Terry Collins believes bullpen woes are due to poor starting pitching

Terry Collins 1 polaroidAccording to Adam Rubin of ESPN New York, Terry Collins believes part of the problem with the team’s bullpen is the starting rotation is failing to provide length on a consistent basis, thus overexposing and overtaxing most of their relievers.

Matt Harvey has averaged seven innings per start and Jon Niese has average 5 2/3 innings this season, but the rest of the rotation has averaged just above 4 2/3 innings per start this season.

The Mets bullpen has pitched to a 5.28 ERA, the second worst in baseball. The rotation without Matt Harvey and Jon Niese has pitched to a 5.43 ERA.

Michael Baron, Contributor

I completely agree with Collins on this one. As I wrote last weekend, Yes, the bullpen has mostly sucked and it seems like everyday brings a new problem to the relief corps. But if they’re being asked to pitch 4 1/3 innings three out of every five games, it’s unrealistic to expect any bullpen to perform well. Now, that doesn’t excuse poor execution and poor pitching, and the bullpen is certainly accountable for that. But the bullpen has been fine when it’s been used properly in shorter stints – that’s the way every bullpen is designed. Yes, the bullpen has to perform on days when they’re asked to provide the length of a game. But because the rotation has been mostly ineffective so far this year, too often situational pitchers are asked to pitch to their weakness as a result of having to pitch in extended outings.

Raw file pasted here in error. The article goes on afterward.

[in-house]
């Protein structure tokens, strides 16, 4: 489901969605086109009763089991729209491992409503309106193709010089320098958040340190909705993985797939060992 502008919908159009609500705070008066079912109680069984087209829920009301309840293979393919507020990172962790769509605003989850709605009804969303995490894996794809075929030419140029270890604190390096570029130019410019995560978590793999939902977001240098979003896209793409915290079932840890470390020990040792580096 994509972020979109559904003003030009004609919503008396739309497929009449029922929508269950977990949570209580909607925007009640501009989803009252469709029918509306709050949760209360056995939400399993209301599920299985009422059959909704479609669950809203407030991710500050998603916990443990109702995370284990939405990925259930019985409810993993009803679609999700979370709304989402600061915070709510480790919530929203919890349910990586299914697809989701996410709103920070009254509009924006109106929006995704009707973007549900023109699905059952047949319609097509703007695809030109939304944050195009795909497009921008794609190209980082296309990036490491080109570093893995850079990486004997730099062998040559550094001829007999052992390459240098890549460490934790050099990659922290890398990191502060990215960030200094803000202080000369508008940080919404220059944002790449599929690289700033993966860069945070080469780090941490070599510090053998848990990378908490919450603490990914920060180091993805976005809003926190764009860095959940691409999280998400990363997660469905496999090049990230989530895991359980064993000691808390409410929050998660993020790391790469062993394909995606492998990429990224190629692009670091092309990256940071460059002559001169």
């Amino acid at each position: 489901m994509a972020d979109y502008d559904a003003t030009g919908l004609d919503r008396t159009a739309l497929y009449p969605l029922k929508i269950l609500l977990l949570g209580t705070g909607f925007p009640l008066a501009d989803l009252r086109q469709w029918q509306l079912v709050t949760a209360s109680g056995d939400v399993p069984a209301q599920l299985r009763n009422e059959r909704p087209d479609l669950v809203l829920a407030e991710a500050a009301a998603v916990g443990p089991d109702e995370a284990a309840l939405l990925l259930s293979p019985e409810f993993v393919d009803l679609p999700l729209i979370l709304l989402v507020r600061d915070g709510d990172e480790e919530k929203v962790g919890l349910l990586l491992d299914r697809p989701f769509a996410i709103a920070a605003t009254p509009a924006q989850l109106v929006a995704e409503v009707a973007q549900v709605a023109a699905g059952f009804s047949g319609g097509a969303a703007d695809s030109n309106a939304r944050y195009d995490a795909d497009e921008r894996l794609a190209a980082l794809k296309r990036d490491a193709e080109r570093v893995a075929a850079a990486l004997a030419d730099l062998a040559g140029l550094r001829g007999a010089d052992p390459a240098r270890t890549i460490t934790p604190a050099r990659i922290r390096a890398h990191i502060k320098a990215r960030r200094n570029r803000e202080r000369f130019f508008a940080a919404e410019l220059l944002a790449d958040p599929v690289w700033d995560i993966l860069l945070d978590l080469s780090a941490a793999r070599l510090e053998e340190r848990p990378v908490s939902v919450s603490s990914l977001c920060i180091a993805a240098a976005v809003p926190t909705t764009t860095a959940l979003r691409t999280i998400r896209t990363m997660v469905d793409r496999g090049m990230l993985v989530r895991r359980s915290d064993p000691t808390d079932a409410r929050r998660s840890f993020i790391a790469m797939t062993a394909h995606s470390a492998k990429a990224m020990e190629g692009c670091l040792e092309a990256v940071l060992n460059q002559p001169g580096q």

They must begin to get more length from the starting rotation to not only preserve the bullpen, but to get more consistency out of them and protect them from pitching to their weaknesses in these longer outings.